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Oregon Counties

There are thyirty-six counties in the state of Oregon. The Oregon Constitution does not explicitly provide for county seats.

Polk County, Oregon

Polk County Education, Geography, and HistoryPolk County, Oregon Courthouse

Polk County is a county located in the state of Oregon. Based on the 2010 census, the population was 75,403. The county seat is Dallas. The county is named for James Knox Polk, the 11th president of the United States.

Polk County is part of the Salem, OR Metropolitan Statistical Area, which is also included in the Portland-Vancouver-Salem, OR-WA Combined Statistical Area. It is located in the Willamette Valley.

Etymology - Origin of Polk County Name

The county was named after President James Knox Polk and originally included the entire southwestern portion of present day Oregon to the California border.


County QuickFacts: CensusBureau Quick Facts

Polk County History

The Provisional Legislature created Polk County from Yamhill District on December 22, 1845. The county was named after President James Knox Polk and originally included the entire southwestern portion of present day Oregon to the California border. County boundaries were periodically changed to reflect the creation of Benton and Lincoln Counties. Polk County today contains 745 square miles and stretches from the Willamette River on the east to the Coast Range on the west. It is bordered by Yamhill, Lincoln, Benton, and Marion Counties.

The first county seat was a settlement on the north side of Rickreall Creek named Cynthian (also known as Cynthia Ann). In 1852 city officials changed the name to Dallas after Vice President George M. Dallas. By 1856, the lack of an adequate source of drinking water compelled the town to move more than a mile to the south. During the 1880s and 1890s, Dallas withstood efforts to move the county seat to nearby Independence.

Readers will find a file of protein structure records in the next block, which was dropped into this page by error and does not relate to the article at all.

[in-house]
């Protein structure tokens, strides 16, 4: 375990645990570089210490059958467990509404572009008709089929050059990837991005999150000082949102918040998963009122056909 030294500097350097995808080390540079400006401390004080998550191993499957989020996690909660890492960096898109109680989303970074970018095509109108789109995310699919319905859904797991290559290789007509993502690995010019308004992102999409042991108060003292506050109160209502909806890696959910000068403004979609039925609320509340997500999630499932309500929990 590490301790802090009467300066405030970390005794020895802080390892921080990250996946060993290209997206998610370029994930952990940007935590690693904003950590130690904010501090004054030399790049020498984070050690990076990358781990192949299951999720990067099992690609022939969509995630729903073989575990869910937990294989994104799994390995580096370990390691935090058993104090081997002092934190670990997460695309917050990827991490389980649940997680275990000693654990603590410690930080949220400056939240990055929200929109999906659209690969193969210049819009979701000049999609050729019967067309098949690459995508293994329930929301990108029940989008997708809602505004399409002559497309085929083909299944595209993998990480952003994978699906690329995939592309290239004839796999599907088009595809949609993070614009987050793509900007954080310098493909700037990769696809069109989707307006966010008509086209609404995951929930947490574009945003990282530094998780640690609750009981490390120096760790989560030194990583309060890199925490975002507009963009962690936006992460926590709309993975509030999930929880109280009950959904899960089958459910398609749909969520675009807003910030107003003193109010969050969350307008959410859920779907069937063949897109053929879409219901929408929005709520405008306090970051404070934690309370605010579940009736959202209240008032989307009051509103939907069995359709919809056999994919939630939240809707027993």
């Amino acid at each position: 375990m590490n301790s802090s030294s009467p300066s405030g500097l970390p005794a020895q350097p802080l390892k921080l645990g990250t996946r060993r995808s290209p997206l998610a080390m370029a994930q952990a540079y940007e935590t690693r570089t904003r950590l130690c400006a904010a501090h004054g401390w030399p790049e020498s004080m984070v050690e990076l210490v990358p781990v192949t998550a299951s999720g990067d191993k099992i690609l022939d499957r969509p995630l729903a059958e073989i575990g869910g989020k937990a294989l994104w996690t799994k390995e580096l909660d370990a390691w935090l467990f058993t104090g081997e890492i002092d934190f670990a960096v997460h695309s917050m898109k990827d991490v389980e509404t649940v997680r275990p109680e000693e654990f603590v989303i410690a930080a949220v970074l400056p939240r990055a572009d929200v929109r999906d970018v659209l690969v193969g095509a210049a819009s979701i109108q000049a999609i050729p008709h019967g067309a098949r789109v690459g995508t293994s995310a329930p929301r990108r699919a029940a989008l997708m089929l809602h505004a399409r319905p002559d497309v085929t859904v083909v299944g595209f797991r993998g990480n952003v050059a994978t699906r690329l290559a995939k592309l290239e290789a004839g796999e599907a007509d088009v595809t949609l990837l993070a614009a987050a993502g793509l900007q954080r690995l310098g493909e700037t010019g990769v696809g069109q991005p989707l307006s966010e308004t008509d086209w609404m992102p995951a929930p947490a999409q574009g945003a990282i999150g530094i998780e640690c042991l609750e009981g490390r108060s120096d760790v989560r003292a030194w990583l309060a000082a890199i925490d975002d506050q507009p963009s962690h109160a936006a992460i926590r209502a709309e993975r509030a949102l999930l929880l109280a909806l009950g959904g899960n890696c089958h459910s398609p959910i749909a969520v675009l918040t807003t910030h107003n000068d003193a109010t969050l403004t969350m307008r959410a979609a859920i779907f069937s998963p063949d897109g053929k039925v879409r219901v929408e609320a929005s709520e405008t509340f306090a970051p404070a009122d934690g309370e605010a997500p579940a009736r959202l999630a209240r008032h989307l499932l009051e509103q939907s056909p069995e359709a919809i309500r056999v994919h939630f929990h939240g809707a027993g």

Three courthouses have served Polk County. The first was built in Cynthian in 1851 but was dismantled when the town was moved. Soon thereafter the county built a second courthouse in Dallas, but it was destroyed by fire in 1898. Construction of the present courthouse began the same year and was completed in 1900. In 1966 the county completed a three-story annex. Further expansion occurred in 1989 when the Polk County Human Services Department was consolidated in the newly acquired Academy Building.

For over a century, Polk County was governed by a county court. By the early 1960s the county court had ceased to exercise judicial power and was renamed the board of commissioners. The board of commissioners acts as the governing body for the county and is responsible for county administration, management, and policy.

Polk County's 2000 population of 62,380 represented an increase of 25.92% over 1990.

The major industries of the county are agriculture, forest products, manufacturing, and education. Western Oregon University is located in Monmouth.

Geography: Land and Water

As reported by the Census Bureau, the county has a total area of 744 square miles (1,930 km2), of which 741 square miles (1,920 km2) is land and 3.1 square miles (8.0 km2) (0.4%) is water.

About two thirds of Polk County, the western part, is forest, mostly of the coniferous and mixed varieties, bordering on temperate rain forest around Laurel Mountain, the wettest place in Oregon.

The eastern half of the county lies in the Willamette Valley. The Willamette River forms the eastern border of the county, separating it from neighboring Marion County.

Neighboring Counties

Bordering counties are as follows:

  • Yamhill County (north)
  • Marion County (east)
  • Benton County (south)
  • Lincoln County (west)
  • Tillamook County (northwest)
  • Linn County (southeast)


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